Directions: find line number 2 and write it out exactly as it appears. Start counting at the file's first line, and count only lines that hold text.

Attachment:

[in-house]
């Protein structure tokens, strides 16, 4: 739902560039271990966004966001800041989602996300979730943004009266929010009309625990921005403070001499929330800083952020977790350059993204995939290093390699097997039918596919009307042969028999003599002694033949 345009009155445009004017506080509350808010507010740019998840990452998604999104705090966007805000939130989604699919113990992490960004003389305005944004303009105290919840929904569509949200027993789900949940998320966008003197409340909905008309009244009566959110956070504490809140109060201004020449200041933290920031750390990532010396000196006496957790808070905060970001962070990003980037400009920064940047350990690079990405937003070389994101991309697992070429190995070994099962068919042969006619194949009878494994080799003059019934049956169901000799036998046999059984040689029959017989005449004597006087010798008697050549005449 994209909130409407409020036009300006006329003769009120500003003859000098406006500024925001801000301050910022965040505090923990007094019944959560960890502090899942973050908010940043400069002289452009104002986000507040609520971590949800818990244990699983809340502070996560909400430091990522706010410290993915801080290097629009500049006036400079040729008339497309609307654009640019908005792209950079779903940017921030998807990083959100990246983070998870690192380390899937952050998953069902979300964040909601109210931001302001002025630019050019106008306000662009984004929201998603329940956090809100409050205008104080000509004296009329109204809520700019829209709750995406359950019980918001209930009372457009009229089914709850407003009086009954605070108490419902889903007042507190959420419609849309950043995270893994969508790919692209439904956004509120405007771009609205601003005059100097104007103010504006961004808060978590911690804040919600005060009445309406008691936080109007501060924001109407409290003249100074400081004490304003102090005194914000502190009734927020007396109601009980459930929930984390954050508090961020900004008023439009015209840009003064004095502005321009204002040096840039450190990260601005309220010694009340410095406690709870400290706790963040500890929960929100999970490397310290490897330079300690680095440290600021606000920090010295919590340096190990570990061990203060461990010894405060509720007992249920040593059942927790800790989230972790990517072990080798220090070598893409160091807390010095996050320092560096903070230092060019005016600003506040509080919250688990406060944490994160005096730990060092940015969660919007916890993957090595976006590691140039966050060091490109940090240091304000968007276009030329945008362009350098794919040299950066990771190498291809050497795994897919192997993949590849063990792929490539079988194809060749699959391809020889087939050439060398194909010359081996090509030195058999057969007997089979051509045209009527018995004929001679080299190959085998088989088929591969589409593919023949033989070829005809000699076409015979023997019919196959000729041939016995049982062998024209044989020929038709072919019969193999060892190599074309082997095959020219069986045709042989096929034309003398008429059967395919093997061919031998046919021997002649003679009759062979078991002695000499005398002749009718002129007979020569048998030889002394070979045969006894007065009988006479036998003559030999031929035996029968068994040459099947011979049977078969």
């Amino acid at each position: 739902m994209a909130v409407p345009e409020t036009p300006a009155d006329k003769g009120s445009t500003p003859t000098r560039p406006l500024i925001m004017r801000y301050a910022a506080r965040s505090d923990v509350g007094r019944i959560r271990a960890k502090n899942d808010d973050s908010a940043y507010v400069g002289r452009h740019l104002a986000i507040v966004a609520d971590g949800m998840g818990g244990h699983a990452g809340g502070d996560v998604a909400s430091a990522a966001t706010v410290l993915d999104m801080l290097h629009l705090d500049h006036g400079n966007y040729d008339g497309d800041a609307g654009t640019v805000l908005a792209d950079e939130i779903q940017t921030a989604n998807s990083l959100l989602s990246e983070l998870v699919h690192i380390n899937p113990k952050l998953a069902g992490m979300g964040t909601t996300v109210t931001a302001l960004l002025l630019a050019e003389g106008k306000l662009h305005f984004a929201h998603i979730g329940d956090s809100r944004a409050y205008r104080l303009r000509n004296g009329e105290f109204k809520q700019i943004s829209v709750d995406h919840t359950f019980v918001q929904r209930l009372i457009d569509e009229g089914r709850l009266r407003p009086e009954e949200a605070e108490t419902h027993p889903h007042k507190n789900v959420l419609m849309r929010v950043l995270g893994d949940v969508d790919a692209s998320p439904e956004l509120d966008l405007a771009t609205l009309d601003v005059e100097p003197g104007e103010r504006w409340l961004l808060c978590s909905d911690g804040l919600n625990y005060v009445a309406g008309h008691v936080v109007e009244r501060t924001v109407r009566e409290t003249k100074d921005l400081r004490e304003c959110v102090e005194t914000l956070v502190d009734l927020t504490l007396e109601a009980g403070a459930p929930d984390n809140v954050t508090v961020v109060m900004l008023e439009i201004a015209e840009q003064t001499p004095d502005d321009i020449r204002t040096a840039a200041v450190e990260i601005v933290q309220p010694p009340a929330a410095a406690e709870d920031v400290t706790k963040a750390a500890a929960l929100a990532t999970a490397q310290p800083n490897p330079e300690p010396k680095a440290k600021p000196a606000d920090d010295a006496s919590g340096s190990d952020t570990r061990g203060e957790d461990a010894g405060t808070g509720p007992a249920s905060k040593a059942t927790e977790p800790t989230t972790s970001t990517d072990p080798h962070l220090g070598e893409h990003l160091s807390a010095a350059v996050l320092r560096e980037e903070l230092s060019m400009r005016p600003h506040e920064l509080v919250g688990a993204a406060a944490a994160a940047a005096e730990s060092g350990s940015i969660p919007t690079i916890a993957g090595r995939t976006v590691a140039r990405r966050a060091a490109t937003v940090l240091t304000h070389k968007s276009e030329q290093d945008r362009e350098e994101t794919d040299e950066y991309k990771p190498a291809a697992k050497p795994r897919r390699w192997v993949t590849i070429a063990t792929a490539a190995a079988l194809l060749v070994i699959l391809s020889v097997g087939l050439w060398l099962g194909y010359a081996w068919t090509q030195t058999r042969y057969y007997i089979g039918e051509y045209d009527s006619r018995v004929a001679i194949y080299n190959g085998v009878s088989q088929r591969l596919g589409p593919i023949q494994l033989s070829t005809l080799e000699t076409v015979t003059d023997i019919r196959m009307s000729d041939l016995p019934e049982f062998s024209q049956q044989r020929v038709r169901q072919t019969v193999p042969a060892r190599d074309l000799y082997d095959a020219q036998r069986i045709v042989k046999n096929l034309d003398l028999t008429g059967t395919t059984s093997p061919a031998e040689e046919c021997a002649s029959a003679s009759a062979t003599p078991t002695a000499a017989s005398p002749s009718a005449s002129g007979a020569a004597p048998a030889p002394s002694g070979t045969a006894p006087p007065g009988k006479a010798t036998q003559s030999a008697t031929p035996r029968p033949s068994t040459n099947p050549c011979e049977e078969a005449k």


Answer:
């Protein structure tokens, strides 16, 4: 739902560039271990966004966001800041989602996300979730943004009266929010009309625990921005403070001499929330800083952020977790350059993204995939290093390699097997039918596919009307042969028999003599002694033949 345009009155445009004017506080509350808010507010740019998840990452998604999104705090966007805000939130989604699919113990992490960004003389305005944004303009105290919840929904569509949200027993789900949940998320966008003197409340909905008309009244009566959110956070504490809140109060201004020449200041933290920031750390990532010396000196006496957790808070905060970001962070990003980037400009920064940047350990690079990405937003070389994101991309697992070429190995070994099962068919042969006619194949009878494994080799003059019934049956169901000799036998046999059984040689029959017989005449004597006087010798008697050549005449 994209909130409407409020036009300006006329003769009120500003003859000098406006500024925001801000301050910022965040505090923990007094019944959560960890502090899942973050908010940043400069002289452009104002986000507040609520971590949800818990244990699983809340502070996560909400430091990522706010410290993915801080290097629009500049006036400079040729008339497309609307654009640019908005792209950079779903940017921030998807990083959100990246983070998870690192380390899937952050998953069902979300964040909601109210931001302001002025630019050019106008306000662009984004929201998603329940956090809100409050205008104080000509004296009329109204809520700019829209709750995406359950019980918001209930009372457009009229089914709850407003009086009954605070108490419902889903007042507190959420419609849309950043995270893994969508790919692209439904956004509120405007771009609205601003005059100097104007103010504006961004808060978590911690804040919600005060009445309406008691936080109007501060924001109407409290003249100074400081004490304003102090005194914000502190009734927020007396109601009980459930929930984390954050508090961020900004008023439009015209840009003064004095502005321009204002040096840039450190990260601005309220010694009340410095406690709870400290706790963040500890929960929100999970490397310290490897330079300690680095440290600021606000920090010295919590340096190990570990061990203060461990010894405060509720007992249920040593059942927790800790989230972790990517072990080798220090070598893409160091807390010095996050320092560096903070230092060019005016600003506040509080919250688990406060944490994160005096730990060092940015969660919007916890993957090595976006590691140039966050060091490109940090240091304000968007276009030329945008362009350098794919040299950066990771190498291809050497795994897919192997993949590849063990792929490539079988194809060749699959391809020889087939050439060398194909010359081996090509030195058999057969007997089979051509045209009527018995004929001679080299190959085998088989088929591969589409593919023949033989070829005809000699076409015979023997019919196959000729041939016995049982062998024209044989020929038709072919019969193999060892190599074309082997095959020219069986045709042989096929034309003398008429059967395919093997061919031998046919021997002649003679009759062979078991002695000499005398002749009718002129007979020569048998030889002394070979045969006894007065009988006479036998003559030999031929035996029968068994040459099947011979049977078969």